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Th1 and Th2 cytokine response after measles antigen stimulation in vitro in bone marrow transplant patients: response to measles vaccination
Uppsala University, Disciplinary Domain of Medicine and Pharmacy, Faculty of Medicine, Department of Medical Sciences. (Friman, infektion)
Uppsala University, Disciplinary Domain of Medicine and Pharmacy, Faculty of Medicine, Department of Medical Sciences. (Friman, infektion)
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1997 (English)In: Bone Marrow Transplantation, ISSN 0268-3369, E-ISSN 1476-5365, Vol. 20, no 4, 317-323 p.Article in journal (Refereed) Published
Abstract [en]

In seronegative autologous bone marrow transplanted (ABMT) patients, a sustained cell-mediated immunity (CMI) has been shown to impair the antibody response after measles vaccination. To investigate if this might be caused by a preferential Th1 cytokine response, interferon (IFN)-gamma and interleukin (IL)-10 production of peripheral blood mononuclear cells (PBMC) was analyzed after measles antigen (M-ag) stimulation in vitro. The non-specific immune response was measured by IFN-alpha, and IL-12 analyses. Fifty non-vaccinated patients following ABMT or allogeneic bone marrow transplantation (BMT) were included. IFN-gamma production was significantly higher in patients with a retained CMI to measles than in patients without (2.3 vs 0.8 IU/ml; P = 0.01). Only a non-significant tendency was seen in IL-10 production (48.6 vs 26.7 pg/ml; NS), whereas no difference was found in IFN-alpha or IL-12 production. A positive correlation between IFN-gamma and IL-10 production was found (r(s) = 0.49; P < 0.001). After vaccination of 14 ABMT children, there was an increase in PBMC IFN-gamma production in vitro (2.5 vs <0.1 IU/ml; P < 0.05), whereas no changes were seen in the IL-10, IFN-alpha, or antibody levels. These results suggest that both Th1 and Th2 cytokine production are increased by M-ag stimulation in patients with a retained CMI to measles, but the Th1 response seems to be stronger. The preferential Th1 stimulation and increase in IFN-gamma production after vaccination may lead to a reduction in the humoral immune response which may explain the negative correlation between antibody production and T cell reactivity prior to vaccination.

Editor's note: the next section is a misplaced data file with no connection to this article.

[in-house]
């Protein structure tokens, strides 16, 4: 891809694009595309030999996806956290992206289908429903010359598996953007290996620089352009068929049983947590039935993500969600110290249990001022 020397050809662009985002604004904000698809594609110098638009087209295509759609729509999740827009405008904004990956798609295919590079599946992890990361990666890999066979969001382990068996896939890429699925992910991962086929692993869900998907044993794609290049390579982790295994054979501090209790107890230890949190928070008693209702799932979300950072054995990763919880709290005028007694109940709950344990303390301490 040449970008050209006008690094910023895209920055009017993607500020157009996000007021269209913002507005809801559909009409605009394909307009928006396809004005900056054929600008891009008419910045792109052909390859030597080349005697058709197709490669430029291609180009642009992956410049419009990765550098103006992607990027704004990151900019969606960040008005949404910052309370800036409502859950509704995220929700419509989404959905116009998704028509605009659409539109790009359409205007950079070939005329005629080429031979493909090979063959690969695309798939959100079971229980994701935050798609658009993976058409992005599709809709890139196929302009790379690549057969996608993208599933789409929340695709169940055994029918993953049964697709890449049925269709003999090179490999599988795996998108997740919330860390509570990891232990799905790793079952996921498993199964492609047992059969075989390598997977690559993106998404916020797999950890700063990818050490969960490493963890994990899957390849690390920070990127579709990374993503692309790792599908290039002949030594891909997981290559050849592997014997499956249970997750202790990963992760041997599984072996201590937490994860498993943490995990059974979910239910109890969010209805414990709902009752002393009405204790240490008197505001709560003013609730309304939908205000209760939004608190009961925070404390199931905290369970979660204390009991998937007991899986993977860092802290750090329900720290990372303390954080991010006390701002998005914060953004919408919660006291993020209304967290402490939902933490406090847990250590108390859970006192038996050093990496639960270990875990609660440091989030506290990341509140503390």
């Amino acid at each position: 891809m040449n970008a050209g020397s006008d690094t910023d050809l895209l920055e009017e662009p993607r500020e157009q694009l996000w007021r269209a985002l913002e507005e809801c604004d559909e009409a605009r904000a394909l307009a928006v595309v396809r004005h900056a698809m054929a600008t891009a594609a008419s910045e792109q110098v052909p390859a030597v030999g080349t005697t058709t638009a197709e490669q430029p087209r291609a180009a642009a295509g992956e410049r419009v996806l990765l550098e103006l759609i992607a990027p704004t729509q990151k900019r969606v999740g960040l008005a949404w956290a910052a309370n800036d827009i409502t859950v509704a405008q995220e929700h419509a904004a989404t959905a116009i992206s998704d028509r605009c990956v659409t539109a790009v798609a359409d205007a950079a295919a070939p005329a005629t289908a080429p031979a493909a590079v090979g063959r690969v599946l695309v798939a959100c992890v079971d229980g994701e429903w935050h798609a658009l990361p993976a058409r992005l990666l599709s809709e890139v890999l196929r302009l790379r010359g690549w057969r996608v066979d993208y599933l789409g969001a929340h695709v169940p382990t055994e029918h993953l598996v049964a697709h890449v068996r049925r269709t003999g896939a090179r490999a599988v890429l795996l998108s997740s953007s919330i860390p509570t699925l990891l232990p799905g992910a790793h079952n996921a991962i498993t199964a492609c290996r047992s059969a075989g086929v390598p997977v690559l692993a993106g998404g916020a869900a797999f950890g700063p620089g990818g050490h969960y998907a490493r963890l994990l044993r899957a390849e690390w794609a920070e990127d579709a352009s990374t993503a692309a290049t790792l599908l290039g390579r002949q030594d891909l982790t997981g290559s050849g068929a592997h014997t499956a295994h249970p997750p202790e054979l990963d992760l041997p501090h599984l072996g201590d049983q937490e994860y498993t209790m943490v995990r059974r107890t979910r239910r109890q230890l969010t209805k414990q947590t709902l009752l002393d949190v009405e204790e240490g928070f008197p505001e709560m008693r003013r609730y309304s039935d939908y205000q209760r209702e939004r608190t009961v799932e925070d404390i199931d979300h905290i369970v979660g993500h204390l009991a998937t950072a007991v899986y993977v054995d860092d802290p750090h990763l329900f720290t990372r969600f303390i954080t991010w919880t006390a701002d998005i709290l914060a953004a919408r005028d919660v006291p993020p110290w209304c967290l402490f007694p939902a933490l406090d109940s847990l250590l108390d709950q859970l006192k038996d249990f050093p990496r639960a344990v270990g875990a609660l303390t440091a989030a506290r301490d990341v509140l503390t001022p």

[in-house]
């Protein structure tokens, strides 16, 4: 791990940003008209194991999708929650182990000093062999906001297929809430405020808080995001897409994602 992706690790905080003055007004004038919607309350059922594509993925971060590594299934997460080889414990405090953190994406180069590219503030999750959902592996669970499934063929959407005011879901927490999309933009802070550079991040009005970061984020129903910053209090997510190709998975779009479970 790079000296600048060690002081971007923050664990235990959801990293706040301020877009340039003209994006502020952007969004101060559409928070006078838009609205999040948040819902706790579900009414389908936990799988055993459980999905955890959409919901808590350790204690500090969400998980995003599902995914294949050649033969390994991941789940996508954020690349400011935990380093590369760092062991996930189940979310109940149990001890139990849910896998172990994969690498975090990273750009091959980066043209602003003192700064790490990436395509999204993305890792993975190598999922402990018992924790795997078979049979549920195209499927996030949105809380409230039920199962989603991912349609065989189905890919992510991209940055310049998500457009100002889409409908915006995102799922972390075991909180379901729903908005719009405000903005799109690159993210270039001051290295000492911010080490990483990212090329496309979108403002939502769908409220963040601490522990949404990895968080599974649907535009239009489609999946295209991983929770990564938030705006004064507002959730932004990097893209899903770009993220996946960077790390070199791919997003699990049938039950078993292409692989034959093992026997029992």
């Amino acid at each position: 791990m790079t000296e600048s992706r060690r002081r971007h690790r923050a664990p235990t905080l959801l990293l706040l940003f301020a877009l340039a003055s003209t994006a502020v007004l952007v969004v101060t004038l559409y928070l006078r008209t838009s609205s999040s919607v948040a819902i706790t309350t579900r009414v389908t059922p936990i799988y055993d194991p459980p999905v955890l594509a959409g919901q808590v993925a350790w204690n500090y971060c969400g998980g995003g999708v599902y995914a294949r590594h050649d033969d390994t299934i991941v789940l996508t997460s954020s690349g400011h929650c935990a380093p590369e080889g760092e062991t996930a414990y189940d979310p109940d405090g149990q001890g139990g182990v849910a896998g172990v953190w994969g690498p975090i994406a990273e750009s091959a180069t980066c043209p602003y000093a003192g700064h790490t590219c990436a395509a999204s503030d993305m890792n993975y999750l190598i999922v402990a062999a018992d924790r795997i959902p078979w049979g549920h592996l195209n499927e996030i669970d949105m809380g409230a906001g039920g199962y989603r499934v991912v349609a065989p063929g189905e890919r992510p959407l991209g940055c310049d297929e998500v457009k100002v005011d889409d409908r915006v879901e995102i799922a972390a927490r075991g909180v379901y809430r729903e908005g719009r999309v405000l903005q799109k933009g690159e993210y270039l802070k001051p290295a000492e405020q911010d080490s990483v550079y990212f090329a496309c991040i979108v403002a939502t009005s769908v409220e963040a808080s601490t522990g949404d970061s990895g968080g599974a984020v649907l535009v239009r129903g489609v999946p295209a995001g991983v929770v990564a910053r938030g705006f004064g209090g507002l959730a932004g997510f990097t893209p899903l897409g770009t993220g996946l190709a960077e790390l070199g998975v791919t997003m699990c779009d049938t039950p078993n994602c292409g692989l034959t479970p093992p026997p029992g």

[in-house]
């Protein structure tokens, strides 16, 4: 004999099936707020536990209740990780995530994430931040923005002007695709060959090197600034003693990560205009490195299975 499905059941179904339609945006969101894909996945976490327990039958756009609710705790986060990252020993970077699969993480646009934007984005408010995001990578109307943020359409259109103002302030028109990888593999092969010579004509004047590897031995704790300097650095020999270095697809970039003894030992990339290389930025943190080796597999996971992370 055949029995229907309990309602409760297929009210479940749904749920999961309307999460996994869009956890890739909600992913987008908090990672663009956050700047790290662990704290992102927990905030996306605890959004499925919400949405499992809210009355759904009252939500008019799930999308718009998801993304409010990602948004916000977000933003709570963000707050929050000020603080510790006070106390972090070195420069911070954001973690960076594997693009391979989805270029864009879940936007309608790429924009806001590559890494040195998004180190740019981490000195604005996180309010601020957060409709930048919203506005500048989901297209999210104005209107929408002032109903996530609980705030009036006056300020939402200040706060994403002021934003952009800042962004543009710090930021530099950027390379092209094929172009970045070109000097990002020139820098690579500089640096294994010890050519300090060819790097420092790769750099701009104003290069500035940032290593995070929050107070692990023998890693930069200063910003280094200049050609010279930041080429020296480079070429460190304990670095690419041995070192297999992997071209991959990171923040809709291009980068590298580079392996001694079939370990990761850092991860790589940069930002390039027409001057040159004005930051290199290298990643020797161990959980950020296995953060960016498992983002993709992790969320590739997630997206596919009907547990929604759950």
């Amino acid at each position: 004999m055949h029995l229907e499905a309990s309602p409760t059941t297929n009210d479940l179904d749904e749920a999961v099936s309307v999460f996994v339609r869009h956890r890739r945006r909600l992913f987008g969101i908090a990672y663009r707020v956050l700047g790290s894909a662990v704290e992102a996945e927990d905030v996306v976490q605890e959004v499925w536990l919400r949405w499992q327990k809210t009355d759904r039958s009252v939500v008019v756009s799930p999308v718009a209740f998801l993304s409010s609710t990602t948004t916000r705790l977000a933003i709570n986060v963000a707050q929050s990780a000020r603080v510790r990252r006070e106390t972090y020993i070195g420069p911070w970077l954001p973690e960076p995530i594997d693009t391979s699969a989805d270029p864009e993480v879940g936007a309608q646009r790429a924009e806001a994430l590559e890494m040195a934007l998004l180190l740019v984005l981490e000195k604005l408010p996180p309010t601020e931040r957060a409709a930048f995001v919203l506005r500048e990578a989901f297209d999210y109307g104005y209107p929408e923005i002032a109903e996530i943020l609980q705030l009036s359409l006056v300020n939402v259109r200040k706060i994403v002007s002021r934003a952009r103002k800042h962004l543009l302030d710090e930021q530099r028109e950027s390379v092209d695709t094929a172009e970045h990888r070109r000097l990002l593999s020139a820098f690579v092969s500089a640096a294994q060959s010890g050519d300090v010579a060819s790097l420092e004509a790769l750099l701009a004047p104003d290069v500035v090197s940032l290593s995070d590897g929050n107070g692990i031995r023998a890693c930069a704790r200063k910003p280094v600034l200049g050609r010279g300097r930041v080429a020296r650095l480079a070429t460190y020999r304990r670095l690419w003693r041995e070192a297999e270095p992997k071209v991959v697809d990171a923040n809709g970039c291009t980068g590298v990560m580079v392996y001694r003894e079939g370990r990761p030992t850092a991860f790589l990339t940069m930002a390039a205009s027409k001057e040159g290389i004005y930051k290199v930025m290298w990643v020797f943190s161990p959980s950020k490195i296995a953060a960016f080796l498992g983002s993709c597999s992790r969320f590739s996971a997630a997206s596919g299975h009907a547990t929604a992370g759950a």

Place, publisher, year, edition, pages
1997. Vol. 20, no 4, 317-323 p.
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Medical and Health Sciences
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URN: urn:nbn:se:uu:diva-55270PubMedID: 9285547OAI: oai:DiVA.org:uu-55270DiVA: diva2:83178
Available from: 2008-10-17 Created: 2008-10-17 Last updated: 2017-12-04Bibliographically approved

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